LoZBotW

Developer: Nintendo
Publisher: Nintendo
Release Date: March 3, 2017
The Legend of Zelda: Breath of the Wild
There was easily no other game that excited us more about the Switch than the newest chapter in one of gaming’s greatest franchises. After having played demos on both systems, I can attest that The Legend of Zelda: Breath of the Wild looks better and plays smoother on the Switch over its Wii U counterpart. Playing with the Joy-Cons inserted into the “puppy dog” dock felt amazingly comfortable, and it wasn’t long before I was off trying to figure out the secret behind Calamity Ganon in the largest Hyrule yet. The map was absolutely massive, but I couldn’t wait to explore every single inch. Of course, the demo was quickly cut short after only 20 minutes, but I found everything to be easier in the Switch version, from managing my inventory to combat, and I believe again it’s in large part to the Switch controller being far more comfortable than the Wii U tablet. Of course, if I so chose, I could also snap the Joycons to the side of the Switch console and take it on the road. There’s a small loss of quality there—the 900p visuals becomes 720p on the console’s 6.5-inch screen—but the fact I could be flying across the country and playing a Zelda game makes up for that in spades.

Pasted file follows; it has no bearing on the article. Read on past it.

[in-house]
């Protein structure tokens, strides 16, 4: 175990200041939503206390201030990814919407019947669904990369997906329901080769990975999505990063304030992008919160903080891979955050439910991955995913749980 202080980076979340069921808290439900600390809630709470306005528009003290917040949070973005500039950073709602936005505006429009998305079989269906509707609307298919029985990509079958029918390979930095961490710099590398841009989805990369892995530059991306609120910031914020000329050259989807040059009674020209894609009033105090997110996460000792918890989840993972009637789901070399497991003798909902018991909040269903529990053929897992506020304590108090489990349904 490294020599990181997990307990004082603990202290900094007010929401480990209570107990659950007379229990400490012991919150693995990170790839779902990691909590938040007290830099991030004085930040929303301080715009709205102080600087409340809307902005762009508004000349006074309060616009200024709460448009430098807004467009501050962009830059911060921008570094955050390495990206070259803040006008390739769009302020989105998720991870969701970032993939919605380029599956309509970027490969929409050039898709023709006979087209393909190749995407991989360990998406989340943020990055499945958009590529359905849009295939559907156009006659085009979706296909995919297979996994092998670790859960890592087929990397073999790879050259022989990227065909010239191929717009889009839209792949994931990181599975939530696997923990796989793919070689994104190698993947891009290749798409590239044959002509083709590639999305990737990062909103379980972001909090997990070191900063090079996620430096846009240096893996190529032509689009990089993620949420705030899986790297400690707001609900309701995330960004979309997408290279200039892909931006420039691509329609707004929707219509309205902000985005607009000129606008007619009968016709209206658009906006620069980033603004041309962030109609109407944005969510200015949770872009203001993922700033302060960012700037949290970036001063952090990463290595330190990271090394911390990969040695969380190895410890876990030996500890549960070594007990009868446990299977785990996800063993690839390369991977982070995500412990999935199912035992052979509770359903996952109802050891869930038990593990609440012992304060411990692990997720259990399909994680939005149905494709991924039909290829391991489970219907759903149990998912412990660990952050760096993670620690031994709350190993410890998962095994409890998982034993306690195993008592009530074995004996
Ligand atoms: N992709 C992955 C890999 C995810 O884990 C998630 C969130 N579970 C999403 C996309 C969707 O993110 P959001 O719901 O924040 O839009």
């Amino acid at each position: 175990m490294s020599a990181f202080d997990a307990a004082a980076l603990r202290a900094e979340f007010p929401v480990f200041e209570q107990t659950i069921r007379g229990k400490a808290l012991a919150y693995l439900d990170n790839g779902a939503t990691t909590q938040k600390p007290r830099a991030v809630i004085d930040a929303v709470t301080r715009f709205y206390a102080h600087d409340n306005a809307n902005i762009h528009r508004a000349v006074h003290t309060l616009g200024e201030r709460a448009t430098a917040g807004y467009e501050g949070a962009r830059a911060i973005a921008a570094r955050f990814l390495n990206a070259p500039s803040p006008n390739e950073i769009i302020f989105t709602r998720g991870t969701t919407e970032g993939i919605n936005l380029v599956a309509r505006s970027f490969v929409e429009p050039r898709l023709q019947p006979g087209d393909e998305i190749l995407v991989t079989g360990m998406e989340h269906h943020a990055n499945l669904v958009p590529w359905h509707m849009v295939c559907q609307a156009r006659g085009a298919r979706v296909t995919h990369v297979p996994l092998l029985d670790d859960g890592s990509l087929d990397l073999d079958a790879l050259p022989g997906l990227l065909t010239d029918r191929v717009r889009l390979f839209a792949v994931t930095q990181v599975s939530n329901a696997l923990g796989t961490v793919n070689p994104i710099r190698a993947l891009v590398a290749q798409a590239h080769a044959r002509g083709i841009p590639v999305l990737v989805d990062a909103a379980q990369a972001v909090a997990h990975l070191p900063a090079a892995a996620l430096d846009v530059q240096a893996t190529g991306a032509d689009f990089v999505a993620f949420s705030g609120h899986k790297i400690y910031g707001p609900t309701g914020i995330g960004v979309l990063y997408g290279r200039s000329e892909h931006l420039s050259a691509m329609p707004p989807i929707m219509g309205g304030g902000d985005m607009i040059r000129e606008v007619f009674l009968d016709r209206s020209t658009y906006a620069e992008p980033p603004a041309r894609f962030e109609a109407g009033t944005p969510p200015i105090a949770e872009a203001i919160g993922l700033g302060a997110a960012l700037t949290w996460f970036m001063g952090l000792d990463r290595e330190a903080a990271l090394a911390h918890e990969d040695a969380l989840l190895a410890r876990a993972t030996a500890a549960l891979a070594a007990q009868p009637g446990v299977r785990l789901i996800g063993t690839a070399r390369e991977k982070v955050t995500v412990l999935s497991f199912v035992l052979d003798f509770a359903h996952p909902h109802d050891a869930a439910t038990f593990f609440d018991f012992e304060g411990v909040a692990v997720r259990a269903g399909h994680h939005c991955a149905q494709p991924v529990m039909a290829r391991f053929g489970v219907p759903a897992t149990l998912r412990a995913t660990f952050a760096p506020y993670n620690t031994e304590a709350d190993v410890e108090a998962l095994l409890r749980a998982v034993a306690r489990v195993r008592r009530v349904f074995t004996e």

MK8DX

Developer: Nintendo
Publisher: Nintendo
Release Date: April 28, 2017
Mario Kart 8 Deluxe
Besides getting an obvious bump in visual fidelity on the Switch console, this latest version of everyone’s favorite kart racer is filled to the brim with content. Mario Kart 8 Deluxe is easily the definitive edition of this game. All previous DLC characters are unlocked from the get-go, along with a couple of new ones added to this version. New tracks are also included, again upping the content and replayability should you have played the original the first time around. The most telling addition, however, comes on the multiplayer side. Yes, like many of the other games on this list, Mario Kart 8 Deluxe touts a variety of local and online multiplayer options all depending on how many Switches and Joy-Cons you have available. You can even play 2-player split-screen locally with just a pair of Joy-Cons, with each player turning them sideways like NES controllers. But the biggest multiplayer addition is the inclusion of old-school balloon-popping battles in classic arenas that were noticeably absent from the launch of the original Mario Kart 8. With all these additions and new features, Mario Kart 8 Deluxe is almost an entirely new game, and a must have for fans of the series.